The two holdouts, not surprisingly, have been Russia and China. While officials from the two nations have agreed in principle that Iran must not be allowed to develop nuclear weapons and expressed some frustration with Iran's intransigence, they have both been reluctant to act too forcefully or quickly against Tehran. According to U.S. officials, since last Friday, in a series of meetings in New York among the veto-wielding "permanent five" members of the Security Councilthe U.S., Great Britain, France, Russia and Chinathe Russians have pushed for changes in the French-British draft that are, one U.S. official complains, "designed to gut the proposed statement." In particular, one source says, Russia is opposing setting a short deadline for Iranís compliance and is trying to move the issue out of the Security Council and back to the less potent IAEA board.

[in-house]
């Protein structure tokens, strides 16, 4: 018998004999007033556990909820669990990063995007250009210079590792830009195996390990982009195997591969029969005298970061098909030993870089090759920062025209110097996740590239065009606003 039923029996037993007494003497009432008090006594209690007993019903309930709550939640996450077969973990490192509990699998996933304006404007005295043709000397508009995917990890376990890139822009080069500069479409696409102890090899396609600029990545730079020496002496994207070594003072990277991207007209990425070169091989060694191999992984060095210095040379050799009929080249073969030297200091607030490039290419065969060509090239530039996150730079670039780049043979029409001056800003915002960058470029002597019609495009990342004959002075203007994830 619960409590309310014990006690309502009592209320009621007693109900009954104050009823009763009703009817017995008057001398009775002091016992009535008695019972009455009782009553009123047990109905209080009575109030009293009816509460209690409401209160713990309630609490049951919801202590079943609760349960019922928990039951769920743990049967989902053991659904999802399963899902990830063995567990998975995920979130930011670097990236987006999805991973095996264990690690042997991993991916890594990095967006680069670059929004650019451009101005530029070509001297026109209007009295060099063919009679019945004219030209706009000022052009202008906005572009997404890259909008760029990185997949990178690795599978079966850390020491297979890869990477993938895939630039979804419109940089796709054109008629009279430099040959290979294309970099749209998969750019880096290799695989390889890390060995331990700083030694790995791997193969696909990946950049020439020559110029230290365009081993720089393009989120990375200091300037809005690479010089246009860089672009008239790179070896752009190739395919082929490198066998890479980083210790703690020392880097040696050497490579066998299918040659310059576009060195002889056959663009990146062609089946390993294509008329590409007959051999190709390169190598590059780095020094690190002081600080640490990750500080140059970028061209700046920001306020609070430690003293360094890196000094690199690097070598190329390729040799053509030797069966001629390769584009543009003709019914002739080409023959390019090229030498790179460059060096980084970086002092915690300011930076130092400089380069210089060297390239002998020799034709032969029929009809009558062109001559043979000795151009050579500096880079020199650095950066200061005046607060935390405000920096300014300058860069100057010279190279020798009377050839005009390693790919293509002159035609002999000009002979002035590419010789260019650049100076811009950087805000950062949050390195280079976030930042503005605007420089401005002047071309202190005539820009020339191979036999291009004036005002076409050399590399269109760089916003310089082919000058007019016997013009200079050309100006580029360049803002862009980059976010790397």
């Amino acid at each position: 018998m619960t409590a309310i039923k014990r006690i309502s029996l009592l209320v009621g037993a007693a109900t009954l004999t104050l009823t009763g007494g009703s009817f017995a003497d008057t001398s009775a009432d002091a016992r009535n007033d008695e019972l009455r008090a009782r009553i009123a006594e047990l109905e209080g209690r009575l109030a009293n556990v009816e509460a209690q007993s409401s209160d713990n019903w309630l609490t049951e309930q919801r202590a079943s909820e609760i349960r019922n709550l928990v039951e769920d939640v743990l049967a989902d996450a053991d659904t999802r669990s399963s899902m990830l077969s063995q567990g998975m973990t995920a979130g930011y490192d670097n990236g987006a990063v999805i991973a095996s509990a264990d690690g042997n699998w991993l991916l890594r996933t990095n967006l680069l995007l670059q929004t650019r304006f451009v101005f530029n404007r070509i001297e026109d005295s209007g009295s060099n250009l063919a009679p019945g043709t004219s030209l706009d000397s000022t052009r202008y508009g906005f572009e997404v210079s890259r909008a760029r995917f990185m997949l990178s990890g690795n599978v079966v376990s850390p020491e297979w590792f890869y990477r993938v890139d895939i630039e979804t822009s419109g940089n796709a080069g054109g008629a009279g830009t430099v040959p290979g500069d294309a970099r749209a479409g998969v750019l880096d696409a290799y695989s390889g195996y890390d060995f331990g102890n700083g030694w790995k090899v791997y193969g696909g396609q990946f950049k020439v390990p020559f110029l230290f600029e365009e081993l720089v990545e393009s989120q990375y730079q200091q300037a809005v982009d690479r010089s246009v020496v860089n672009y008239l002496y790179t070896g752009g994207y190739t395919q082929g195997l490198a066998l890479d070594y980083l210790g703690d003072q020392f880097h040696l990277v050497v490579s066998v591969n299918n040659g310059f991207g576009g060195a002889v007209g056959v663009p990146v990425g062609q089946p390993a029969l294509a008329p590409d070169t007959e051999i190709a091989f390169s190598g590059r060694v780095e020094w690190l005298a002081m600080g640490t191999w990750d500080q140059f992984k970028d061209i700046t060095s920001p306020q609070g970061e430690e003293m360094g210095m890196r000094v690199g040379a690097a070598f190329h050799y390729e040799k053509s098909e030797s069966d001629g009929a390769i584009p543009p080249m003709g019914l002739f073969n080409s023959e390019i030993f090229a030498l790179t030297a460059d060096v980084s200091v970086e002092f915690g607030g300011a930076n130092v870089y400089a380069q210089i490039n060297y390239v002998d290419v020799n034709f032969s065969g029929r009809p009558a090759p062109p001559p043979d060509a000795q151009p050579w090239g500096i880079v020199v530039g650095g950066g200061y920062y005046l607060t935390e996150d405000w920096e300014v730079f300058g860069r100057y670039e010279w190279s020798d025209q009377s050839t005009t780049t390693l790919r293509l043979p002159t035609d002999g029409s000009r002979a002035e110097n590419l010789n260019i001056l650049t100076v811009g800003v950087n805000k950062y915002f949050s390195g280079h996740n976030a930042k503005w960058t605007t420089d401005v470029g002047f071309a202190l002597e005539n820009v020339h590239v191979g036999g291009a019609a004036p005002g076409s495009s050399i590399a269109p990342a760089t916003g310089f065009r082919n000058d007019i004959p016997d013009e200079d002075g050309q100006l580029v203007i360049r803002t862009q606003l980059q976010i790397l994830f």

"Theyíre afraid that a tough measure [will provoke] Iran into an irrational reaction" that would spur the West to demand global economic sanctions," says the U.S. official. The Russians, he says, "are not ready for sanctions. They want to buy time, stretch the process out." But no one is making it easy on them. In addition to Rice's entreaty, U.S. Ambassasdor to Russia William Burns paid a call Tuesday on Lavrov, and, according to the Interfax News Agency, French foreign minister Philippe Douste-Blazy also telephoned him.
The U.S. and its Western European allies arenít ready to discuss economic sanctions. But officials say some diplomats have begun talking quietly to one another and to other countries about where they might squeeze their commercial relations with Iran to force the Islamist regime to suspend its research on uranium enrichment and other techologies essential to constructing a bomb.
The backroom wrangling about the wording of the Security Council statement will intensify next Monday when Undersecretary of State Nicholas Burns and his counterparts from the other Permanent Members of the Security Council plus Germany convene in Manhattan. As she did with Lavrov, Rice is expected to weigh in with her peers from the other countries, but it is possible that the Iran diplomacy may reach even higher levels of government. If it becomes necessary, says one U.S. official, President Bush himself could place a call or two to Moscow and Beijing.